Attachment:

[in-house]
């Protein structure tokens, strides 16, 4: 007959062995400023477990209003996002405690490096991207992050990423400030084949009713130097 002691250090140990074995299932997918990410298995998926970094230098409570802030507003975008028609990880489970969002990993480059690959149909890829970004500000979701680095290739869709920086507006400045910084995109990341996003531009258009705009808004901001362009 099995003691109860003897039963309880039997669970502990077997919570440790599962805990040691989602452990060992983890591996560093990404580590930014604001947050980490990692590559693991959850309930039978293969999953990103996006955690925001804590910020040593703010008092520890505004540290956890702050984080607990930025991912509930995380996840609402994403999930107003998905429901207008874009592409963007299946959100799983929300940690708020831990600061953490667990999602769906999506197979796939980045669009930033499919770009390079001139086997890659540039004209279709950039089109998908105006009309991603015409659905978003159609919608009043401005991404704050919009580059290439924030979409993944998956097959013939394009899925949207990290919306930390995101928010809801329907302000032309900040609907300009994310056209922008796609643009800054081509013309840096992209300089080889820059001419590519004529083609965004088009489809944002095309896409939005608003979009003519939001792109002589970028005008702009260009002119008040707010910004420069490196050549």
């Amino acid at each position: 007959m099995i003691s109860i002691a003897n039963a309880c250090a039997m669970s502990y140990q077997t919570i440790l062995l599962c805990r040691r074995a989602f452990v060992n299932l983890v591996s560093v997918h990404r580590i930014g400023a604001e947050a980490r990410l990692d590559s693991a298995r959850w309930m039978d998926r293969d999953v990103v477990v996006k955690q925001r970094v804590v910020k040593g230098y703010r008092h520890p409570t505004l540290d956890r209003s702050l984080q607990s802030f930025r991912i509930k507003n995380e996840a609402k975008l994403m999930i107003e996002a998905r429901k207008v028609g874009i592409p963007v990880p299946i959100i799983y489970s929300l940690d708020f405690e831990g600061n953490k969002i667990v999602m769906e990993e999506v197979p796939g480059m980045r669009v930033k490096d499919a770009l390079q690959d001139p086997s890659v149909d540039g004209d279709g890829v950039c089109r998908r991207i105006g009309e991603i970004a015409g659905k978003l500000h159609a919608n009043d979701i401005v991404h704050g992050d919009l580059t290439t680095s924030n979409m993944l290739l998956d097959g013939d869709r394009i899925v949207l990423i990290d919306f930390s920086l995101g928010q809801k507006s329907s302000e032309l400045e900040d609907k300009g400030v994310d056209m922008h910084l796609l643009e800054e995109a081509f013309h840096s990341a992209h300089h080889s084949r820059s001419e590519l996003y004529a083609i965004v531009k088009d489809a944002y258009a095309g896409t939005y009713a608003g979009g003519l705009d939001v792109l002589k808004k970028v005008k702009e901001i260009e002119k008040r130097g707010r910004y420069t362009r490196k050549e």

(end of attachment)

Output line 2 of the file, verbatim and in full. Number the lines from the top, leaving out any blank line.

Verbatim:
């Protein structure tokens, strides 16, 4: 007959062995400023477990209003996002405690490096991207992050990423400030084949009713130097 002691250090140990074995299932997918990410298995998926970094230098409570802030507003975008028609990880489970969002990993480059690959149909890829970004500000979701680095290739869709920086507006400045910084995109990341996003531009258009705009808004901001362009 099995003691109860003897039963309880039997669970502990077997919570440790599962805990040691989602452990060992983890591996560093990404580590930014604001947050980490990692590559693991959850309930039978293969999953990103996006955690925001804590910020040593703010008092520890505004540290956890702050984080607990930025991912509930995380996840609402994403999930107003998905429901207008874009592409963007299946959100799983929300940690708020831990600061953490667990999602769906999506197979796939980045669009930033499919770009390079001139086997890659540039004209279709950039089109998908105006009309991603015409659905978003159609919608009043401005991404704050919009580059290439924030979409993944998956097959013939394009899925949207990290919306930390995101928010809801329907302000032309900040609907300009994310056209922008796609643009800054081509013309840096992209300089080889820059001419590519004529083609965004088009489809944002095309896409939005608003979009003519939001792109002589970028005008702009260009002119008040707010910004420069490196050549």